ROME, Italy, January 13, 2004 (ENS):
The discovery of the first case of mad cow disease in
the United States in December 2003 underlines the need
for countries to strengthen their control measures for
the fatal disease, the United Nations Food and Agriculture
Organization (FAO) said Monday. The agency warned of
the "considerable risk" of spreading infectious
materials around the world, given the global trade in
animal feed and animal products.
Mad cow disease, formally known as bovine spongiform
encephalopathy (BSE), is a deadly brain-wasting disease
spread by the consumption of infected bovine nervous
system tissue by cattle or humans.
The infectious agent is believed to be prions - abnormally
shaped proteins that originate as regular components
of neurological tissues in animals - they are not cellular
organisms or viruses. These proteins occur as a normal
part of an animal's nervous system tissue, but they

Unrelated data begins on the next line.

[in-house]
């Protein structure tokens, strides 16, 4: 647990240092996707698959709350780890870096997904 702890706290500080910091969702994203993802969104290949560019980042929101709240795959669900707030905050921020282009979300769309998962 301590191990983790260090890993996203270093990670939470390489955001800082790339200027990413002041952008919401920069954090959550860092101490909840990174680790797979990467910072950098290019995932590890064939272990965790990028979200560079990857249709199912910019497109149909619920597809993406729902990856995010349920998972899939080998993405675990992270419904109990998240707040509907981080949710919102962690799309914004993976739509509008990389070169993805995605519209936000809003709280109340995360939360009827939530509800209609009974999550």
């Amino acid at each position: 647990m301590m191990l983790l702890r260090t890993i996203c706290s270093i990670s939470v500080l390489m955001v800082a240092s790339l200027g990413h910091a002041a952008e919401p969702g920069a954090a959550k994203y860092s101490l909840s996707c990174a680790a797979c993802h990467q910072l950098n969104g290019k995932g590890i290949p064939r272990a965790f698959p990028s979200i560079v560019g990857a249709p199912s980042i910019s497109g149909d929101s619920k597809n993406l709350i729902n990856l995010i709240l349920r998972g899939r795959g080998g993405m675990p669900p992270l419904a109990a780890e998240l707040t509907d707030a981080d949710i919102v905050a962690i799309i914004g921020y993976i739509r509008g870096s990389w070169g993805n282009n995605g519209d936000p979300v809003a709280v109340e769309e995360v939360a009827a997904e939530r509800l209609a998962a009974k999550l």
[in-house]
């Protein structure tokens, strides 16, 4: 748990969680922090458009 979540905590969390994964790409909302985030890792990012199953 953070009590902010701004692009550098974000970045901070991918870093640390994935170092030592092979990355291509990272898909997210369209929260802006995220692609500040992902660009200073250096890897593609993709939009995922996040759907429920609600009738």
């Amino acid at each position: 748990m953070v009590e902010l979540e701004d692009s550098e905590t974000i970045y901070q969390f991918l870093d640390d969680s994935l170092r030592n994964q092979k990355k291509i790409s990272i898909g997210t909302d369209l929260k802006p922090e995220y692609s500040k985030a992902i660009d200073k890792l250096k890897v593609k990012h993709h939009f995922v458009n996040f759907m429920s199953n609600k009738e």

can become abnormal and deformed in a process not completely
understood by scientists.
Mad cow disease spreads from one animal to another
by consumption of feed that has been contaminated by
these proteins, such as meat and bone meal that contains
nervous system tissue from an infected animal. The human
form of the disease can be transmitted if a human being
eats BSE infected meat, or possibly through blood transfusions.
The FAO warned that no country can claim to be BSE free,
unless this claim is validated through internationally
recognized survey methods.
"When it comes to prevention, the situation is
still confused," the agency said. In many countries,
BSE controls are still not sufficient and many countries
are not applying the recommended measures properly.
The FAO urged governments and industry to ban the feeding
of meat and bone meal to farm animals, at least to ruminants,
and to strictly avoid cross contamination in feed mills.
Governments must ensure that the meat handlers remove
and destroy specified risk materials such as the brain
and spinal cord from cattle over 30 months, the agency
said. The use of mechanically removed meat must also
be banned to ensure safety.
The rendering industry must ensure safe practices such
as treatment of the animal material at 133 degrees Celsius
under 3 bar pressure for 20 minutes.
Application of active surveillance measures within